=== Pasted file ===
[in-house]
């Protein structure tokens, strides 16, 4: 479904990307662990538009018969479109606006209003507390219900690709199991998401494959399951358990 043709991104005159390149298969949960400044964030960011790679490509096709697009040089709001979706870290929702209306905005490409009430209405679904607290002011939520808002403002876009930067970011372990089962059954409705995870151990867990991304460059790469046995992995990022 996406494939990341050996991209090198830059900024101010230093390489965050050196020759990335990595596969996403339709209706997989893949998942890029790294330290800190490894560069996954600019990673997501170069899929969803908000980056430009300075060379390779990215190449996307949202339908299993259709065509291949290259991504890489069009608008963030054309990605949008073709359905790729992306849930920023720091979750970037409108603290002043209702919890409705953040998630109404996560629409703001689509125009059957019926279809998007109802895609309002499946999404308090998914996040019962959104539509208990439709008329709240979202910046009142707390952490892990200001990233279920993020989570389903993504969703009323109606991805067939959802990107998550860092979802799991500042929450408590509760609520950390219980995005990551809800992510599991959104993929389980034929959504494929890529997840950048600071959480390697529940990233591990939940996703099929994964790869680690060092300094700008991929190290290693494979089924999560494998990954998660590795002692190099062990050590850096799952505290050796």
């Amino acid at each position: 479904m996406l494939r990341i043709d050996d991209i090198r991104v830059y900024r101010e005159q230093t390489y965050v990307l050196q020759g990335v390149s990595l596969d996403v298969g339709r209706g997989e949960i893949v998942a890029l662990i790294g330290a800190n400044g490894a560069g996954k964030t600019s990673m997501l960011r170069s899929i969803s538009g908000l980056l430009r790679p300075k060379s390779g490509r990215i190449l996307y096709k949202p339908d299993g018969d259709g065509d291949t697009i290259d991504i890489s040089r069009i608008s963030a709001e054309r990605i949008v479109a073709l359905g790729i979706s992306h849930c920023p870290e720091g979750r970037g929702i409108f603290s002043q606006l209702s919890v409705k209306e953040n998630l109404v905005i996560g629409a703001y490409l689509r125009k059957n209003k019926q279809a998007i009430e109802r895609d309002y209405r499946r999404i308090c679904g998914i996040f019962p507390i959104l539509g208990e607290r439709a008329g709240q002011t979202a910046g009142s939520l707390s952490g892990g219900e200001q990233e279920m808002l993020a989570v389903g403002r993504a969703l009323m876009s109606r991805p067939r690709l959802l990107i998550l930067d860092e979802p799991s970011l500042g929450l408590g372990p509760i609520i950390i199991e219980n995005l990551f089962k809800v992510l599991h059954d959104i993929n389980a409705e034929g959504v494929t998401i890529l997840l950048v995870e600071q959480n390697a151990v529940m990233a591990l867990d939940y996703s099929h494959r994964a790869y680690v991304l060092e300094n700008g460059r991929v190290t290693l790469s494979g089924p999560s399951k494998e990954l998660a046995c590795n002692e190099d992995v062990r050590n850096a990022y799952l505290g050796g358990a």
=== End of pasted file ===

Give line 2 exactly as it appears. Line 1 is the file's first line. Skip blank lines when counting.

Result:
């Protein structure tokens, strides 16, 4: 479904990307662990538009018969479109606006209003507390219900690709199991998401494959399951358990 043709991104005159390149298969949960400044964030960011790679490509096709697009040089709001979706870290929702209306905005490409009430209405679904607290002011939520808002403002876009930067970011372990089962059954409705995870151990867990991304460059790469046995992995990022 996406494939990341050996991209090198830059900024101010230093390489965050050196020759990335990595596969996403339709209706997989893949998942890029790294330290800190490894560069996954600019990673997501170069899929969803908000980056430009300075060379390779990215190449996307949202339908299993259709065509291949290259991504890489069009608008963030054309990605949008073709359905790729992306849930920023720091979750970037409108603290002043209702919890409705953040998630109404996560629409703001689509125009059957019926279809998007109802895609309002499946999404308090998914996040019962959104539509208990439709008329709240979202910046009142707390952490892990200001990233279920993020989570389903993504969703009323109606991805067939959802990107998550860092979802799991500042929450408590509760609520950390219980995005990551809800992510599991959104993929389980034929959504494929890529997840950048600071959480390697529940990233591990939940996703099929994964790869680690060092300094700008991929190290290693494979089924999560494998990954998660590795002692190099062990050590850096799952505290050796």